For instance, Pope St. Gregory the Great saw in St. John's description of his and St. Peter's arrival at the tomb a foreshadowing of the restoration of the Jews (which flowed naturally from his understanding of Romans 11). St. John (representative of the Jews) ran ahead and reached the tomb first (as the Jews received the Gospel first), yet he did not enter first, rather, St. Peter (representative of the Gentiles) did. Subsequently, of course, the Pope notes that John did eventually enter. I also find it noteworthy that Pope St. Gregory the Great believed that Romans 11 referred to an unusual return of the Jews and treated this belief as common knowledge among Catholics, not some novel opinion at which he had arrived (both in his commentary on the Gospels and also the book of Job). There is much more, of course, but I would also note that I am not aware of a single direct denial or refutation of this belief from the Fathers or saints, which one would expect if it were not widely accepted as it is certainly far from an isolated view that could easily have been overlooked.

Of course, in balance, there is also reference by relatively fewer Fathers to the notion that Antichrist will be of Jewish extraction as well. However, if the second proposition is accepted (Jewish Antichrist), I believe there is even more evidence to support the first (some kind of unusual restoration of the Jews, beyond a trickle-remnant, to faith in Christ in the future). In my opinion, it would be illogical and odd to readily accept the second and reject the first, as a few do.

I find the very existence of the Jews as a distinct, recognizable people in spite of having no place to call "home" for almost 2,000 years nothing short of miraculous. No other people have maintained their identity under such incredibly adverse conditions. The others have been absorbed, annihilated or a combination of both. Of course, Hitler tried to annihilate them and failed in spite of what many believe to have been a demonically driven and orchestrated attempt. I cannot easily slough these things off as mere inconsequential coincidence and I have never been persuaded by those who do. By this, I am not at all suggesting that God has been uniformly pleased with the Jews and Israel and that their story is one of blessing alone over the past 2,000 years. Far from it. It seems to me there is only one thing that has remained constant through both blessing and curse: God's continuing concern for them as a people, as His first-born.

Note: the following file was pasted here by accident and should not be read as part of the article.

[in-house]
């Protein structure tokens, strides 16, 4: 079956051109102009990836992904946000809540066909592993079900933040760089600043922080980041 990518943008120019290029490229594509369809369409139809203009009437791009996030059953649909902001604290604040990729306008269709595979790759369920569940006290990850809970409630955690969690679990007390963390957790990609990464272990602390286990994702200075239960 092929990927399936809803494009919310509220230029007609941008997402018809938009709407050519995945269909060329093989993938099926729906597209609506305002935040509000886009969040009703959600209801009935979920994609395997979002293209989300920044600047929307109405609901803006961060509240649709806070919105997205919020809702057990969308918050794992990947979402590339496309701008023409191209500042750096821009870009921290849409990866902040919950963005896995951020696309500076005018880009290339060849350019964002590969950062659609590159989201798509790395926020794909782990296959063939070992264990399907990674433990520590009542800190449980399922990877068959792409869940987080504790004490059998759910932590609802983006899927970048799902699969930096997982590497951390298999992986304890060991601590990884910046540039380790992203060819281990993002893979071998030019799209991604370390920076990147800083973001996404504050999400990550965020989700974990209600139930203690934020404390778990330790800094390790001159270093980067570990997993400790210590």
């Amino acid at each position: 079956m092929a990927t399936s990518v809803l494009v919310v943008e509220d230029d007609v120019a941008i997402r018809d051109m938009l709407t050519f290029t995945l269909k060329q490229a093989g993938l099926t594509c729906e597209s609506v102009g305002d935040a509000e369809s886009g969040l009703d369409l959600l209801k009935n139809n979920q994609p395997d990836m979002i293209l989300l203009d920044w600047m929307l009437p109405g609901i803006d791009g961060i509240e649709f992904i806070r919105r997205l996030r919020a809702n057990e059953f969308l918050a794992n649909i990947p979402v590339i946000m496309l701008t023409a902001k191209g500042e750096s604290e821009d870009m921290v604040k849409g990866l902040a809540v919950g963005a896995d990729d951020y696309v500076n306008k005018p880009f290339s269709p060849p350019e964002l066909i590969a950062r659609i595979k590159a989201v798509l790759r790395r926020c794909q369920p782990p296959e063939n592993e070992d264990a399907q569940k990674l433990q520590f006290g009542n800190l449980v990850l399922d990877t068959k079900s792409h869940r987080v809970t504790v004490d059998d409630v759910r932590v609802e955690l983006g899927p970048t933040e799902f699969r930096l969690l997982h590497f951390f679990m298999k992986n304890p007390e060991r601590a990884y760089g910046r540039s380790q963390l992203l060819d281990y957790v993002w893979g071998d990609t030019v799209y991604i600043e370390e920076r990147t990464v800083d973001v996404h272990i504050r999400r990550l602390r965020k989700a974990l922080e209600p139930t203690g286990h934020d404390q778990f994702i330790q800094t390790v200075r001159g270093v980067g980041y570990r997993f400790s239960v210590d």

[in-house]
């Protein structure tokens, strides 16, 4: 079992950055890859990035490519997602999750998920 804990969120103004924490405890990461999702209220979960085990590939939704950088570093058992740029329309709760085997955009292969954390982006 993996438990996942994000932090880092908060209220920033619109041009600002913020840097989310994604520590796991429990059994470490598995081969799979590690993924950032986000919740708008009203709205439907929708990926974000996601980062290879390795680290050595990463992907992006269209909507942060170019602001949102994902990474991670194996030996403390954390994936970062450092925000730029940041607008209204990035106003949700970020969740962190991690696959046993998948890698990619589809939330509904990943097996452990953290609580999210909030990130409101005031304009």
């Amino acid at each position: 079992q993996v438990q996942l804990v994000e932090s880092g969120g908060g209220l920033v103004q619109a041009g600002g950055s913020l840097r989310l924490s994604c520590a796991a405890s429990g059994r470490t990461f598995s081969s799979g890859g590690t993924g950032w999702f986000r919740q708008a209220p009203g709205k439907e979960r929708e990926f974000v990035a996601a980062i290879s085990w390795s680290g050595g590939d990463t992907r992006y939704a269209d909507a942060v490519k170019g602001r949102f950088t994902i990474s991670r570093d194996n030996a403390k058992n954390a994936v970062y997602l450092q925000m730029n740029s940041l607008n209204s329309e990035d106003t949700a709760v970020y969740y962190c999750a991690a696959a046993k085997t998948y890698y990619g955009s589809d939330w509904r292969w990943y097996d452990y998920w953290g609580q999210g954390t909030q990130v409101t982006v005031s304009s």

I would end by noting that any Catholic who decides to be hard on the Jews of today for not expressly accepting Christ ought to be even harder on Protestants if they are to be consistent. Yet this is most often not the case. The Protestants of today are far closer in time to the fathers of their schism than are the Jews to theirs. And while one might argue that at least Protestants "accept Christ", we may also counter the selective rigorist who holds the Jews to absolute, unyielding standards with the fact that rejection of the Church is also rejection of Christ (Luke 10:16 ). I would suggest we ought to give both groups the benefit of the doubt as a whole and assume basic good will combined with ignorance rather than an informed, bad will.

The only certain, consistent combination of full knowledge and bad will of which I am aware is at work in the spiritual realm, prowling the earth in search of human souls to devour. I'm reluctant to cede either group to him so fully and in such a black and white way. And through my experience in reaching out to our Jewish brothers (several of whom I have helped come to their own Messiah in the Catholic Church) I have never seen a single one brought to the fullness of the faith by the proposition that they were in league with Satan, Christ-haters or the like. In fact, I have found remarkable openness among today's Jews about Christ, especially if a relationship of respect and trust is first established. I believe this can be directly attributed to the widespread lowering of imprudent, heated and unproductive rhetoric over recent decades. Ditto for Protestants. We can certainly thank John Paul II for much of this.

Now, certainly, there are some individuals or groups in each camp that may require a harsher response at times (like the ADL or professional Protestant anti-Catholics like Jack Chick). But they are not nearly the majority in my opinion. And to begin posturing, accusing and negatively broad-brushing either group could threaten to destroy the very real progress that has been made. This would be a tragic development. Of course, I am in no way suggesting, as some do, that we remain silent about the truth of Catholicism in order to not offend, only that we use the wisdom, prudence, patience and discernment that naturally flows from authentic, Catholic charity in our evangelism.

This is not unlike my experience in the pro-life movement. There was a time when I tended to assume that all people really understood the issues very well, whether the issue was abortion or homosexual "marriage". And in my incorrect, self-righteous judgment, I lacked the patience and kindness necessary to reach those I might have. When I eventually learned that the majority of people on the wrong side of these issues only THINK they understand them in depth, I changed my approach. Don't misunderstand. Such people can still be amazingly stubborn and maddening. And as they become informed, they may yet purposely choose evil. But they may not. And by the grace of God, without giving an inch on the fundamentals, my passion has increasingly become compassion, and I have found that compassion is capable of bypassing barriers that passion can only crash against in futility.

My prayer is that God will rid all of us, Traditionalist and non-Traditionalist alike, of the pride that hardens our hearts and makes them unwilling to bleed and suffer for every soul He desires, whether Jewish or Gentile. Until then, I pray we continue to do the best we can with what we have and humbly trust in His ability to do great things with even the most flawed work when trustingly placed in His hands.